Boston Intellectual Property Information Center
Intellectual property is a constantly evolving area of law that involves a number of state and federal regulations that encourage artistic and technological development. Various laws also protect product appearance and design. Many ideas and items we encounter every day involve some intellectual property right. For example, the growth of the internet has led to changes in intellectual property rights and laws. In recent years, laws have been enacted to address issues such as cybersquatting, online music distribution, and recording cable programs. Courts and legislators are working to balance access to technological advances and protection of the rights of those who bring the technology to the market.
Intellectual property rights are not uniform across different areas. They are governed by an array of state and federal laws. For example, patents are governed by federal law, while trademarks are governed by both state and federal trademark systems. Also, the periods of intellectual property protection vary. Some rights, such as those for copyright, are subject to explicit time restrictions. There are costs associated with applying for, and maintaining, intellectual property protections from the government. The scope of rights also differs according to the intellectual property involved.
What are the Common types of intellectual property ?
- Trademarks, which identify the source of goods and services for consumers. Trademark law gives the trademark owner the right to exclude others from using confusingly similar trademarks.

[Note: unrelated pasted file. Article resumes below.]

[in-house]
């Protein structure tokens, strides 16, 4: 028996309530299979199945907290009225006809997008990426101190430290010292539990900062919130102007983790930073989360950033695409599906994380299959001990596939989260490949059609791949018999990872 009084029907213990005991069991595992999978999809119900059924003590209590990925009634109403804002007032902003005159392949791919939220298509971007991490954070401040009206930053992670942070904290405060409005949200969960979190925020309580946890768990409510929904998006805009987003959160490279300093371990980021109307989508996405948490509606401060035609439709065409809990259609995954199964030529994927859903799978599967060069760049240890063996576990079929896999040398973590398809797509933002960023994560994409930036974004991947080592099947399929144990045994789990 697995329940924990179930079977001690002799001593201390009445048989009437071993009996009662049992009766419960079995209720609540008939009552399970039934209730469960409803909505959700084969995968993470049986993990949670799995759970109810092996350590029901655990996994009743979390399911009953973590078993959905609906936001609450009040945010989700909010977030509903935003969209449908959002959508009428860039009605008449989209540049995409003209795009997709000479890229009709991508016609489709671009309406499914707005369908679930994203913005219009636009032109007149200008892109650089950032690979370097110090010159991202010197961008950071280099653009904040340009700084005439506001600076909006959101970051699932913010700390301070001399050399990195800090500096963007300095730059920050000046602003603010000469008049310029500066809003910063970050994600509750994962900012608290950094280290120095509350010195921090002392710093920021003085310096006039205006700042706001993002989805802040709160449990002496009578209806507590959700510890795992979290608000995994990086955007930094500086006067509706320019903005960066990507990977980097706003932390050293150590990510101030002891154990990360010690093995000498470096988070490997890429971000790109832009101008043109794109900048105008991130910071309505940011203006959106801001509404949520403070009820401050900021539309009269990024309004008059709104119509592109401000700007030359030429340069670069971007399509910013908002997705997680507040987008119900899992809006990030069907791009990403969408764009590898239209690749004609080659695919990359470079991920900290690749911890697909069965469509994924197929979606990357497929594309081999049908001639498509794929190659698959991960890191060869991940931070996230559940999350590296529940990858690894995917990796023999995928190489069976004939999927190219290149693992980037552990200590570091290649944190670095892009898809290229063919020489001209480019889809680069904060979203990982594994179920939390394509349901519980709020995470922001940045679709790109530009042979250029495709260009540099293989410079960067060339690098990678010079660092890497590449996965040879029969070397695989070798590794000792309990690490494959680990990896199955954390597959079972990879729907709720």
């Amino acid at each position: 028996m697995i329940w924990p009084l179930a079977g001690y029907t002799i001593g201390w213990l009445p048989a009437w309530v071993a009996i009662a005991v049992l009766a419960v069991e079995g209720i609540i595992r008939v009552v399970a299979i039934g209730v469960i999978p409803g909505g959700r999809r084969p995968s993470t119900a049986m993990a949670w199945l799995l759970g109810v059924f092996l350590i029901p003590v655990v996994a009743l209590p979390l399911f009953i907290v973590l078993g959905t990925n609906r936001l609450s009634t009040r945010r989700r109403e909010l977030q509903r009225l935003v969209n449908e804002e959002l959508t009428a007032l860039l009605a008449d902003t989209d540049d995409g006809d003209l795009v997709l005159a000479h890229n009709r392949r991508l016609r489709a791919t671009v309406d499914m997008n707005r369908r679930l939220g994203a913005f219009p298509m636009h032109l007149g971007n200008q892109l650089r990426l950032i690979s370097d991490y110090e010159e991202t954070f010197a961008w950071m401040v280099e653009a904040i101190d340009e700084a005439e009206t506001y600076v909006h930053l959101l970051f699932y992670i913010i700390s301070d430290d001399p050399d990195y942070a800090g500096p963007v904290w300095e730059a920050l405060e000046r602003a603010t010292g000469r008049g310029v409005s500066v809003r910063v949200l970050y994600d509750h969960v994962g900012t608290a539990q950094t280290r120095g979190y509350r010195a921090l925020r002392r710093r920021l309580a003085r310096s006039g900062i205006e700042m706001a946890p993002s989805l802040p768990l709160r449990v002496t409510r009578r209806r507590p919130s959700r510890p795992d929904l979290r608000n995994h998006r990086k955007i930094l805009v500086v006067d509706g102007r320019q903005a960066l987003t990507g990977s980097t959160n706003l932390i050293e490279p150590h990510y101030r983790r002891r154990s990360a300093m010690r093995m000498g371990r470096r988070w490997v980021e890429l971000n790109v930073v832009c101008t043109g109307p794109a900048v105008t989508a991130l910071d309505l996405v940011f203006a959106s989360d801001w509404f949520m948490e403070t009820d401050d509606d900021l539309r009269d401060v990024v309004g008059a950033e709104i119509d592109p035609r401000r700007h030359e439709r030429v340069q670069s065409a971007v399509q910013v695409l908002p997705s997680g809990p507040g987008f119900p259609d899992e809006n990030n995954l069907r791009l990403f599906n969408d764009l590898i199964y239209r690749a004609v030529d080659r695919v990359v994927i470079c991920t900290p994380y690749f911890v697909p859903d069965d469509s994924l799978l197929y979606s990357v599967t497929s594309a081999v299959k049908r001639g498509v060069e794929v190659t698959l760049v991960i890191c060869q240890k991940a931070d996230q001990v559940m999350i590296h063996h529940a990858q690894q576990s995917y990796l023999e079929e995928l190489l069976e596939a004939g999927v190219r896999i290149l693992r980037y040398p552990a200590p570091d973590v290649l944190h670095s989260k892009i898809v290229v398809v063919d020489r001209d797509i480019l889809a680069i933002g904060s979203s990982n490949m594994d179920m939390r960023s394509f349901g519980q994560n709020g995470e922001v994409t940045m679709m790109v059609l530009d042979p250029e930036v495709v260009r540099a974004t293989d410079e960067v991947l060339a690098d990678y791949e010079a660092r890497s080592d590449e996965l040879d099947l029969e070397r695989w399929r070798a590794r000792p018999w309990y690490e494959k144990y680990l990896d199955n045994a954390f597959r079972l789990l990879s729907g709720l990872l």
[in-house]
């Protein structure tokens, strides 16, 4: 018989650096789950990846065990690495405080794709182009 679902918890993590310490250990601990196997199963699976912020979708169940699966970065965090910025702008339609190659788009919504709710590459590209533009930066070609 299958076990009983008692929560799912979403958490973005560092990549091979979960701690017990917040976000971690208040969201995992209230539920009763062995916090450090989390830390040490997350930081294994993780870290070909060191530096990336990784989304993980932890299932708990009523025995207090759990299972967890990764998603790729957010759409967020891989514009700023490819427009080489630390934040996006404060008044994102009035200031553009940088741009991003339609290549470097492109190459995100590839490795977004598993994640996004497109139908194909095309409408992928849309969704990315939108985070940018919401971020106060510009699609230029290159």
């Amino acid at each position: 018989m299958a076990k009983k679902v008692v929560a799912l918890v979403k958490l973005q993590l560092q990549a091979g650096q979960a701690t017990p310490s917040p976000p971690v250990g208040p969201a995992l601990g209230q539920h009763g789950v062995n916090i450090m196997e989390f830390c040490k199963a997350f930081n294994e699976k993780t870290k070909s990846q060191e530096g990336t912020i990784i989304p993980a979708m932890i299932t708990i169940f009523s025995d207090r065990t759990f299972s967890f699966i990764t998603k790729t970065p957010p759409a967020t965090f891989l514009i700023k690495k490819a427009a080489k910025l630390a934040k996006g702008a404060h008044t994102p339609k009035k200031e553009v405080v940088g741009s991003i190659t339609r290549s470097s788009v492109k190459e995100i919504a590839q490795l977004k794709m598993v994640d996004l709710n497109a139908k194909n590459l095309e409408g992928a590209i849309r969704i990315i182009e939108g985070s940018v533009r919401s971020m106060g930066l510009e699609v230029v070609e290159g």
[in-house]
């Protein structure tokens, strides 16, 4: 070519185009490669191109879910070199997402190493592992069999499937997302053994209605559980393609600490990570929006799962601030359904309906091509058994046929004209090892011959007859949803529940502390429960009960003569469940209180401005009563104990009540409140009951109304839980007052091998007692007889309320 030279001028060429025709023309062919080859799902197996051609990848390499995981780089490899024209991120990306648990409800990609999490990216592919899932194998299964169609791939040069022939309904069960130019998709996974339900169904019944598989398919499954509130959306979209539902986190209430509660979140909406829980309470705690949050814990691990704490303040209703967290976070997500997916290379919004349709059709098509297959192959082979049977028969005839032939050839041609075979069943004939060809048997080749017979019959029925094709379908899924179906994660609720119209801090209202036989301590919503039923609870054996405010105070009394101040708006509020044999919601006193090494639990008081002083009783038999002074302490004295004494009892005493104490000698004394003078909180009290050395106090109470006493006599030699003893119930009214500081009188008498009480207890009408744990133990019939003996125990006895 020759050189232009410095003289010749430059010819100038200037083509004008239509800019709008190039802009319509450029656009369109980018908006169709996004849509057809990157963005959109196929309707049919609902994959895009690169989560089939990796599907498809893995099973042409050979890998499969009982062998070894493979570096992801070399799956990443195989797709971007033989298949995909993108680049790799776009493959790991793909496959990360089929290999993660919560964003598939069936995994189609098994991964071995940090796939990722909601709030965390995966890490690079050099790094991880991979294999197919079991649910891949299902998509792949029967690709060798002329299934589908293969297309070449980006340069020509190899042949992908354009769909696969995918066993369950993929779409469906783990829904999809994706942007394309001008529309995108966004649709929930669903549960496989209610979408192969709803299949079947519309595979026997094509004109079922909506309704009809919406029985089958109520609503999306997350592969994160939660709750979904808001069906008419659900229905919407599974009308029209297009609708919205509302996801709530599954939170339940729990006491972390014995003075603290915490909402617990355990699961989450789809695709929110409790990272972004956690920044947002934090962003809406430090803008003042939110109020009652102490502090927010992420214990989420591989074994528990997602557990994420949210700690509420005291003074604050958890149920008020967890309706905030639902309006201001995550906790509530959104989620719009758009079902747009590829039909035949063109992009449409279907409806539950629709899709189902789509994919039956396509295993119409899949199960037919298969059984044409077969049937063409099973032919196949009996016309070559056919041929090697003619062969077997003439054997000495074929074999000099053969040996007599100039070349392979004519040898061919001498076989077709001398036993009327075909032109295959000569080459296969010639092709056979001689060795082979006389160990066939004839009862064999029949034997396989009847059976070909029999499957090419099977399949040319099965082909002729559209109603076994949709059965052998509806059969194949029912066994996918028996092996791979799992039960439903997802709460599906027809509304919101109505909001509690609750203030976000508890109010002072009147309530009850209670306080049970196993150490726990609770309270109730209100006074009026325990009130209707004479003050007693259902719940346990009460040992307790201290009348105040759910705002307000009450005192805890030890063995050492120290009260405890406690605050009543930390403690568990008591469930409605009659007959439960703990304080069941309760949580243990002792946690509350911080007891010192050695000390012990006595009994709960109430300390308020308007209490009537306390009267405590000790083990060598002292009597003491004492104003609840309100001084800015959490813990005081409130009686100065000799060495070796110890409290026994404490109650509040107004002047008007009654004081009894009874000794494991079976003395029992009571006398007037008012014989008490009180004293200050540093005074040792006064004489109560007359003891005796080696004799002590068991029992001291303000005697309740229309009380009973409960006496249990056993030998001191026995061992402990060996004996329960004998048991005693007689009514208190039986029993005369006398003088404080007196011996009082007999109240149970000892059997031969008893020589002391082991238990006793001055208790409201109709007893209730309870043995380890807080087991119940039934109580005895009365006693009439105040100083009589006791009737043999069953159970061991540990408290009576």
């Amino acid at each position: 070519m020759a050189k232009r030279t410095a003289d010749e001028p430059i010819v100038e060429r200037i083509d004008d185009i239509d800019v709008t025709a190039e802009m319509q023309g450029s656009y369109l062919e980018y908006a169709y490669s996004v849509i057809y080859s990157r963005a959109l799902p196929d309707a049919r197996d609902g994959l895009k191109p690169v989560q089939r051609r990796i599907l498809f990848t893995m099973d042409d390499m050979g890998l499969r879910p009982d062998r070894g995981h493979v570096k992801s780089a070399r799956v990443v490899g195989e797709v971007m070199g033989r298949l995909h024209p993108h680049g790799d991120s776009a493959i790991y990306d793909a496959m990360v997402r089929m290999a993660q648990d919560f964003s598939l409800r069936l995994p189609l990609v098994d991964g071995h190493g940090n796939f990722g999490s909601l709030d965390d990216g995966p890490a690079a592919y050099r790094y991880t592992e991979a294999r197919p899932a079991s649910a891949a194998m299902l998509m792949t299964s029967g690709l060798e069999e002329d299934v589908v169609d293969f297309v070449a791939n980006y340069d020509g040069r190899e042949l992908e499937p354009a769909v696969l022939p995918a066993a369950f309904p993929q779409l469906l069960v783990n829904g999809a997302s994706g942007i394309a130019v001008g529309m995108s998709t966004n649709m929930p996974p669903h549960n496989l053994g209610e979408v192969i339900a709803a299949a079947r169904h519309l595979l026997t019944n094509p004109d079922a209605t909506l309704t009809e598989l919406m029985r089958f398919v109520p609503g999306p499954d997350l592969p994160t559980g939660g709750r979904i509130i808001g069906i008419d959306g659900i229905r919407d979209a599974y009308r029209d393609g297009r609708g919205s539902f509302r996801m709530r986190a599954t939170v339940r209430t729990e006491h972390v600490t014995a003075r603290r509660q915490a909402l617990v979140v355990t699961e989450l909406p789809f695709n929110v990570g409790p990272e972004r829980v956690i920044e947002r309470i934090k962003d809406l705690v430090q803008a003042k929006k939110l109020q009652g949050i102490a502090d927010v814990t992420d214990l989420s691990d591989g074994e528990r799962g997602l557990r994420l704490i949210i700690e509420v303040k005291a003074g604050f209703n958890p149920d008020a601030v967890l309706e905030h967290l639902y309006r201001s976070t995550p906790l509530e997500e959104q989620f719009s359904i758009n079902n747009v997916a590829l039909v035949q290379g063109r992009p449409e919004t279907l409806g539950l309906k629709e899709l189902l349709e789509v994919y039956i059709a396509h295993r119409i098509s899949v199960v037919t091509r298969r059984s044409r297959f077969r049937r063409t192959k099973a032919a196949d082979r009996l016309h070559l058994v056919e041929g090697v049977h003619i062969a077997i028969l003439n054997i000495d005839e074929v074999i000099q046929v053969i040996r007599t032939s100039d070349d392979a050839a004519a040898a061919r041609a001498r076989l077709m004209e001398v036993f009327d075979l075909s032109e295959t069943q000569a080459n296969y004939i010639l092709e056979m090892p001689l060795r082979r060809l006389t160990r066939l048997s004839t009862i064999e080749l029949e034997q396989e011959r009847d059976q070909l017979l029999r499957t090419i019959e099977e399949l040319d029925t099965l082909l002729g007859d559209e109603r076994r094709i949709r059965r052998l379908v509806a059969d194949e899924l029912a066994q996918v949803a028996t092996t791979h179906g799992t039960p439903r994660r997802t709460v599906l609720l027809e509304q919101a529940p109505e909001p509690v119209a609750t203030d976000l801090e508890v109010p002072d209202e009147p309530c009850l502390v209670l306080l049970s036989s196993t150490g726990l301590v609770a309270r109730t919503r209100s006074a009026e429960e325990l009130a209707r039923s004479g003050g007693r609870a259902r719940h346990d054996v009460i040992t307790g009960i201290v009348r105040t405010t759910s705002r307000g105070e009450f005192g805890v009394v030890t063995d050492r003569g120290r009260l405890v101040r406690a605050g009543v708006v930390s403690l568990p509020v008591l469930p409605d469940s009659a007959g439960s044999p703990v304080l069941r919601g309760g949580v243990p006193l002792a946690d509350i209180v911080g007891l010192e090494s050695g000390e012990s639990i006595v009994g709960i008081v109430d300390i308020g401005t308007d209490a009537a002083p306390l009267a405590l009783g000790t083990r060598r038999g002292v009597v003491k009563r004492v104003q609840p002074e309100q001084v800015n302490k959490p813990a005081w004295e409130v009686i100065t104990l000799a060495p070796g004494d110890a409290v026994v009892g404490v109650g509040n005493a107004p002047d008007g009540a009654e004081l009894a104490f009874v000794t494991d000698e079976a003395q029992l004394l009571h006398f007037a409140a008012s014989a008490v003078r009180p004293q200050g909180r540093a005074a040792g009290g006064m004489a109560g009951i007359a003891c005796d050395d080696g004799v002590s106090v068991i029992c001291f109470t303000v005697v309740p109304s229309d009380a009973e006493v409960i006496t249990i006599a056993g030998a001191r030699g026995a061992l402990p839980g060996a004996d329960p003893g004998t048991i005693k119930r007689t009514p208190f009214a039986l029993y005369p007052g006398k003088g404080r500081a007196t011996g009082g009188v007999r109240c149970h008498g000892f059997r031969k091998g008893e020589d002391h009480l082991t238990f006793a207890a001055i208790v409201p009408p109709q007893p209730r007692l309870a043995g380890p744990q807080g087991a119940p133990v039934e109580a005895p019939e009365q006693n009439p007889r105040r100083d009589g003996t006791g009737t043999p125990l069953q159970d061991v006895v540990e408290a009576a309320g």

- Patents, which award certain rights of exclusivity to inventors. Patent law gives the patent owner the right to exclude others from making, using, selling, or offering for sale any product or process that is protected by the patent.
- Copyright, which prevents copying of works including books, music, movies, and artwork. Copyright law gives the copyright owner the right to exclude others from copying, adapting, displaying, and performing the work protected by copyright.
- Trade secrets, which may include special formulae, confidential computer code and other proprietary business information that a company takes care to protect from disclosure.
- False advertising matters are also often considered within the area of intellectual property.
What are the Benefits of Protecting Your Intellectual Property?
- There are many benefits to protecting your intellectual property rights. These rewards include:
- Increasing product sales through the use of a prominent and distinctive trademark that allows customers to identify your company’s products with ease
- Helping the public by making things like new drugs, security products or communications technology accessible to people in need
- Increasing your revenue stream by licensing your inventions
- Gaining competitive advantage by maximizing exclusive rights to make and sell inventions for limited periods of time
- Enhancing the reputation of your business by preventing your goods and services from being confused with others